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Dr Rachel Dickinson featured on Radio 4 Making History Programme
Date: 25 November 2008
Former Ruskin AHRC Research Associate, Dr Rachel Dickinson, was recently featured on Radio 4's Making History Programme, talking about John Ruskin.
Dr Dickinson recently left Lancaster University to take up a post at Manchester Metropolitan University as a Senior Lecturer in and Programme Leader of English.
John Ruskin's Commune
Making History listener Rony Robinson lives in Totley on the south west fringes of Sheffield. It was here in the 1870s that the utopian thinker, John Ruskin founded a commune. But, what was the ambition behind it and what happened to it? Making History consultedLouise Pullenfrom the Ruskin Gallery at Sheffield Museums and Rachel Dickinson, Senior Lecturer in English at Manchester Metropolitan University
Ruskin's promotion of ideas that helped lead to the Arts and Crafts movement was related to the growth of Christian socialism, an outlook that he helped formulate in his book Unto This Last, in which he attacked laissez faire economics because it failed to acknowledge complexities of human desires and motivations. Ruskin didn't believe in competition, he believed that jobs should be paid at a fixed rate, so that the best workmen got employed, instead of those that offered to do the job at a lower price.
He argued that the State should intervene to regulate the economy in the service of such higher values. His ideas were similar to the ideas of Thomas Carlyle, but whereas Carlyle emphasised the need for strong leadership, Ruskin emphasised what later evolved into the concept of "social economy" - networks of charitable, co-operative and other non-governmental organisations. In The Stones of Venice, the chapter "The Nature of Gothic" attacked the division of labour, which Adam Smith advocated in the early books of The Wealth of Nations. Ruskin believed the division of labour to be the main cause of the unhappiness of the poor. Ruskin argued that the rich had never been so generous in the past, but the poor's hatred of the rich was at its greatest point. This was because the poor were now unsatisfied by monotonous work that used them as a tool, instead of a person.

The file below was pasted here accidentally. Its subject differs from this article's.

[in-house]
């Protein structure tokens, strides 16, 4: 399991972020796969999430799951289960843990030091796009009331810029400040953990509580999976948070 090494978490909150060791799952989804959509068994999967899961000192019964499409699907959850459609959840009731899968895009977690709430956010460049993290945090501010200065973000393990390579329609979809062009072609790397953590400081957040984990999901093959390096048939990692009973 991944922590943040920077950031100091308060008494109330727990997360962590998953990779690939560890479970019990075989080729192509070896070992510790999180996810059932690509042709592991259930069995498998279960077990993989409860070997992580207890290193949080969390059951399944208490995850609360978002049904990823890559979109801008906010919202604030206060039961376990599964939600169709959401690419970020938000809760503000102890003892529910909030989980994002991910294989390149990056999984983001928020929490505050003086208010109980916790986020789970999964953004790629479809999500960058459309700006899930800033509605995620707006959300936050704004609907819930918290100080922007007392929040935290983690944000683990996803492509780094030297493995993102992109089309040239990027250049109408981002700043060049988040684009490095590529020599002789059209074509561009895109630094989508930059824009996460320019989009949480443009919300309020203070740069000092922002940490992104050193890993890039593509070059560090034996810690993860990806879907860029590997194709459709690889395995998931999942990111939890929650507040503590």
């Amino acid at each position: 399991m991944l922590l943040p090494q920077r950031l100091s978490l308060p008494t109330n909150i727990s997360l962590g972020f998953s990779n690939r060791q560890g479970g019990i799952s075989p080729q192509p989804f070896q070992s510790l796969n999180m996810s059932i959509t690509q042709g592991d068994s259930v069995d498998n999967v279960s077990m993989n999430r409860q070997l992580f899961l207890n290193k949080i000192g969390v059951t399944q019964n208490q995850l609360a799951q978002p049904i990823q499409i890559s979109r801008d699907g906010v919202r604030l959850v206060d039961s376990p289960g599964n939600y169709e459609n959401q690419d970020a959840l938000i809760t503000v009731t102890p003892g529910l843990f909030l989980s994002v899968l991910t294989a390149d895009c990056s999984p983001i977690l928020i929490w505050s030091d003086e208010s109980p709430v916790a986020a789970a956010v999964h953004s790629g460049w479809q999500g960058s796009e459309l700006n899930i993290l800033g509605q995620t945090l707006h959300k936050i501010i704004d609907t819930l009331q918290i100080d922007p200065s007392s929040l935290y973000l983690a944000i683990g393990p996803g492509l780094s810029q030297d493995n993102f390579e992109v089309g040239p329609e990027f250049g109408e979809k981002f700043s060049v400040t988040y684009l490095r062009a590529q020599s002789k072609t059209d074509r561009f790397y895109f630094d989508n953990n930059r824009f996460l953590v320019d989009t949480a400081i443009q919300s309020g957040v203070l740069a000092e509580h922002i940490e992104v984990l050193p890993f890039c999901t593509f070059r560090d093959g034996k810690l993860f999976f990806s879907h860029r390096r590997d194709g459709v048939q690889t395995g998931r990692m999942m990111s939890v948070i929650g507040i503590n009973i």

This item was reported in: BBC Radio 4 on 25/11/2008
Associated projects: John Ruskin, Cultural Travel and Popular Access
Associated departments and research centres: Ruskin Research Centre
Keywords: Nineteenth century, Nineteenth-century culture, Ruskin, Social history 18th - 20th centuries
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